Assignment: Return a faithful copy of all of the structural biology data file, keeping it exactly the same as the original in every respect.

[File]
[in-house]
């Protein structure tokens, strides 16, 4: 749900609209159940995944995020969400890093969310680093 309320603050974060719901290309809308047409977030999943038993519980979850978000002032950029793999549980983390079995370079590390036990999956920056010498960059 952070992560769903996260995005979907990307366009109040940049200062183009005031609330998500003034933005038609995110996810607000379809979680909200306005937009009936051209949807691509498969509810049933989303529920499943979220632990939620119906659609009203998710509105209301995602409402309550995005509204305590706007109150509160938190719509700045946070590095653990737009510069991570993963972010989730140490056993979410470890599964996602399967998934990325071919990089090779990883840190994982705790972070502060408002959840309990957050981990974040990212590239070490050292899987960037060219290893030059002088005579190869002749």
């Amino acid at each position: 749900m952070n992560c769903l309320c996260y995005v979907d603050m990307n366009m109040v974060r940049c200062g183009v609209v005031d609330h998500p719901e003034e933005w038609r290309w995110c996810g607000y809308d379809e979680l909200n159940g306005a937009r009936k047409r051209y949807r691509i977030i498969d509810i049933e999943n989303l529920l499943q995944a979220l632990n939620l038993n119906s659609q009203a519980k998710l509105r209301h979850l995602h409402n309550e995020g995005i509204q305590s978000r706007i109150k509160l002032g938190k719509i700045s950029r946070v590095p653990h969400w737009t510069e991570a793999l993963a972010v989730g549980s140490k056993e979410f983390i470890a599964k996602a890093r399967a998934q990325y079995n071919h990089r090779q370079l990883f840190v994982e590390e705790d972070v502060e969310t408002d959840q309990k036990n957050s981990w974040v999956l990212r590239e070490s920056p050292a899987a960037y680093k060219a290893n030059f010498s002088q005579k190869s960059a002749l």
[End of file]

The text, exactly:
[in-house]
């Protein structure tokens, strides 16, 4: 749900609209159940995944995020969400890093969310680093 309320603050974060719901290309809308047409977030999943038993519980979850978000002032950029793999549980983390079995370079590390036990999956920056010498960059 952070992560769903996260995005979907990307366009109040940049200062183009005031609330998500003034933005038609995110996810607000379809979680909200306005937009009936051209949807691509498969509810049933989303529920499943979220632990939620119906659609009203998710509105209301995602409402309550995005509204305590706007109150509160938190719509700045946070590095653990737009510069991570993963972010989730140490056993979410470890599964996602399967998934990325071919990089090779990883840190994982705790972070502060408002959840309990957050981990974040990212590239070490050292899987960037060219290893030059002088005579190869002749």
């Amino acid at each position: 749900m952070n992560c769903l309320c996260y995005v979907d603050m990307n366009m109040v974060r940049c200062g183009v609209v005031d609330h998500p719901e003034e933005w038609r290309w995110c996810g607000y809308d379809e979680l909200n159940g306005a937009r009936k047409r051209y949807r691509i977030i498969d509810i049933e999943n989303l529920l499943q995944a979220l632990n939620l038993n119906s659609q009203a519980k998710l509105r209301h979850l995602h409402n309550e995020g995005i509204q305590s978000r706007i109150k509160l002032g938190k719509i700045s950029r946070v590095p653990h969400w737009t510069e991570a793999l993963a972010v989730g549980s140490k056993e979410f983390i470890a599964k996602a890093r399967a998934q990325y079995n071919h990089r090779q370079l990883f840190v994982e590390e705790d972070v502060e969310t408002d959840q309990k036990n957050s981990w974040v999956l990212r590239e070490s920056p050292a899987a960037y680093k060219a290893n030059f010498s002088q005579k190869s960059a002749l």